Debt Fuel Ignition Failure
This 4-chart mashup looks at Canadians (households and business) continuing to vigorously pile on debt at an even steeper angle of acquisition than before the crash into the 2009 pit of gloom.
Canadian business has been busy reducing its labour cost but not fast or deep enough to maintain productivity or create new orders greater than before the pit.
The 5 years of Canadian negative output is a surplus boon to other countries and their productivity programs.
If we are willing to increase productivity to maintain our living standard, but reject reducing our labour cost by the expedience of withering real wages, then we have to build better machines and algorithms for production. That means changing skills from low cost physical labour to comprehensive high value intellectual labour and management combined.
If we are not willing to compete on productivity, debt will take a long time to transform into equity and will be limited in its ability to leverage.
Meanwhile Canadians blithely pile on debt. Are you over leveraged? Figure it out.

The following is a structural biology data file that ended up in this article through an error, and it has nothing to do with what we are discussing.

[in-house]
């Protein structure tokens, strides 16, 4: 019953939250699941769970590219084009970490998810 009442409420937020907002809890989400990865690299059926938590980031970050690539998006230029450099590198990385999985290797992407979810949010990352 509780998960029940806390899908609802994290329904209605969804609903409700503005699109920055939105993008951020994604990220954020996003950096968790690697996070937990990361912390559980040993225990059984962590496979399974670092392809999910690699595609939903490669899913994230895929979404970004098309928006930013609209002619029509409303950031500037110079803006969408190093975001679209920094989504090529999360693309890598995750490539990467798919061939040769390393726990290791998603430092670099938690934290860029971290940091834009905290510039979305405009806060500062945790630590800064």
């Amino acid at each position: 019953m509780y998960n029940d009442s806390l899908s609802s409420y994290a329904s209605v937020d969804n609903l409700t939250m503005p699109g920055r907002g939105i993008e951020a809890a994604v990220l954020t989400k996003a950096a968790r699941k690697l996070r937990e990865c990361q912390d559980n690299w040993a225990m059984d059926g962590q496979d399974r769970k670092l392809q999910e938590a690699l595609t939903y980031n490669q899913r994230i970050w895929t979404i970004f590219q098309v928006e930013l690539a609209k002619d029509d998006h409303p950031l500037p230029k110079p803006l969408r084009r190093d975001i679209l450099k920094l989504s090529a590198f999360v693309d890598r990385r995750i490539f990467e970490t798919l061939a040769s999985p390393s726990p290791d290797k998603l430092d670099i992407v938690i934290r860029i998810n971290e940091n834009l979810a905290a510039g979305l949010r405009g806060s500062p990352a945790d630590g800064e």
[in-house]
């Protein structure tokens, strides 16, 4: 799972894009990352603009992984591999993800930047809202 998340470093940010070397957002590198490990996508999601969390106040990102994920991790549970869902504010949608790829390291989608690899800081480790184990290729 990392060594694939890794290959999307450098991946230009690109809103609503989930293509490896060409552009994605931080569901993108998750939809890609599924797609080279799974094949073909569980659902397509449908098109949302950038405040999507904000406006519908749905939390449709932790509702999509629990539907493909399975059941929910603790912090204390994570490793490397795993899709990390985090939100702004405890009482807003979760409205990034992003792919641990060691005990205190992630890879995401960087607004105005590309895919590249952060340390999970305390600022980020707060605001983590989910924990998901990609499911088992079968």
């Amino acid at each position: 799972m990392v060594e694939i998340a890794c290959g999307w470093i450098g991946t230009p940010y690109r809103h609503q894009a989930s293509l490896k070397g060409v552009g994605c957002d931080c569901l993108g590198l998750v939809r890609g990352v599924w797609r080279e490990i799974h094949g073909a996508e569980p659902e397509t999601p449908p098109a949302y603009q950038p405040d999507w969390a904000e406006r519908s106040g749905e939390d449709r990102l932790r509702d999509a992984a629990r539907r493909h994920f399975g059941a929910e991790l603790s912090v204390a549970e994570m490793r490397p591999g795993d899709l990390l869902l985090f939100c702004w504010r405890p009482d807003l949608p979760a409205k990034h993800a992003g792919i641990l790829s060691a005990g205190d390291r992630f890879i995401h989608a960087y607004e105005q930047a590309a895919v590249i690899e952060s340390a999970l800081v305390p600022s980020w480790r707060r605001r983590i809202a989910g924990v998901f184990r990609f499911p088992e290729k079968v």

"Family matters have pressed upon my time and after more than 16 years of publication, I have transferred ownership of this website and database. Thanks to all my readers who have encouraged me over the years."
July 31, 2021
History, Charts & Curated Readings
"History, real solemn history, I cannot be interested in.... I read it a little as a duty; but it tells me nothing that does not either vex or weary me. The quarrels of popes and kings, with wars and pestilences in every page; the men all so good for nothing, and hardly any women at all - it is very tiresome." Jane Austen spoken by Catherine Morland in 'Northanger Abbey'
"Progress, far from consisting in change, depends on retentiveness. When change is absolute there remains no being to improve and no direction is set for possible improvement; and when experience is not retained, as among savages, infancy is perpetual. Those who cannot remember the past are condemned to repeat it." George Santayana Vol. I, Reason in Common Sense